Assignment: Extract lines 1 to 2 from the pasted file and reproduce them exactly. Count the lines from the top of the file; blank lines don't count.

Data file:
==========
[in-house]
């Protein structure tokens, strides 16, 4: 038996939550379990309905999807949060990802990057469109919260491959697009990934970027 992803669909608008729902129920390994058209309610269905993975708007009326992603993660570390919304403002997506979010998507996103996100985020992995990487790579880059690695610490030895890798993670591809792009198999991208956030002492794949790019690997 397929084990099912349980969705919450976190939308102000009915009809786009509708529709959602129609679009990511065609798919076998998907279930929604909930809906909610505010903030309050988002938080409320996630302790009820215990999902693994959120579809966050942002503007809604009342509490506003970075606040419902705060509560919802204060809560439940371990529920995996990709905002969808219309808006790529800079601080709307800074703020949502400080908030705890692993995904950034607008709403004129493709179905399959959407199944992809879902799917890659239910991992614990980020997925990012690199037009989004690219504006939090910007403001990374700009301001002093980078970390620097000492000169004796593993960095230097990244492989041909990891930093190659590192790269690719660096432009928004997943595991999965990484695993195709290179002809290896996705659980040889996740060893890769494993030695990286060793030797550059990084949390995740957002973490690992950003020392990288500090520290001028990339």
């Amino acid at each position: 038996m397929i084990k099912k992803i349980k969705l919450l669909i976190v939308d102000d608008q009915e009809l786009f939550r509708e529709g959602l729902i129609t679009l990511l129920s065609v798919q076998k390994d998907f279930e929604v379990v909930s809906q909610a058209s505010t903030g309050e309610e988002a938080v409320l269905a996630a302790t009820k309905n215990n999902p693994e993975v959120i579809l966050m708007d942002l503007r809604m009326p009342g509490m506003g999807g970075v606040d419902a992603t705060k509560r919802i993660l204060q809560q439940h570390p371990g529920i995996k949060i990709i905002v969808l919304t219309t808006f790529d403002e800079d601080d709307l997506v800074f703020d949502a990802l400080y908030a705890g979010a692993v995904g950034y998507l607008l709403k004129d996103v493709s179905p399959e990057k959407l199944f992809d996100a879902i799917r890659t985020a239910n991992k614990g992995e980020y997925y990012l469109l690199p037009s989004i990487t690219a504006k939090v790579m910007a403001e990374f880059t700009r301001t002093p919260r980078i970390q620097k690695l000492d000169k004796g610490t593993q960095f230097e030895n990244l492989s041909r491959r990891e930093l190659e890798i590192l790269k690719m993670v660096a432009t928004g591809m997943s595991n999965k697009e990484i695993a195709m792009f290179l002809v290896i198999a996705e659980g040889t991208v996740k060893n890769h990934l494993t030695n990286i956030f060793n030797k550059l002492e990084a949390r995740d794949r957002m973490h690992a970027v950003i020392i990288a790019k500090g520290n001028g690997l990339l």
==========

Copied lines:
[in-house]
């Protein structure tokens, strides 16, 4: 038996939550379990309905999807949060990802990057469109919260491959697009990934970027 992803669909608008729902129920390994058209309610269905993975708007009326992603993660570390919304403002997506979010998507996103996100985020992995990487790579880059690695610490030895890798993670591809792009198999991208956030002492794949790019690997 397929084990099912349980969705919450976190939308102000009915009809786009509708529709959602129609679009990511065609798919076998998907279930929604909930809906909610505010903030309050988002938080409320996630302790009820215990999902693994959120579809966050942002503007809604009342509490506003970075606040419902705060509560919802204060809560439940371990529920995996990709905002969808219309808006790529800079601080709307800074703020949502400080908030705890692993995904950034607008709403004129493709179905399959959407199944992809879902799917890659239910991992614990980020997925990012690199037009989004690219504006939090910007403001990374700009301001002093980078970390620097000492000169004796593993960095230097990244492989041909990891930093190659590192790269690719660096432009928004997943595991999965990484695993195709290179002809290896996705659980040889996740060893890769494993030695990286060793030797550059990084949390995740957002973490690992950003020392990288500090520290001028990339």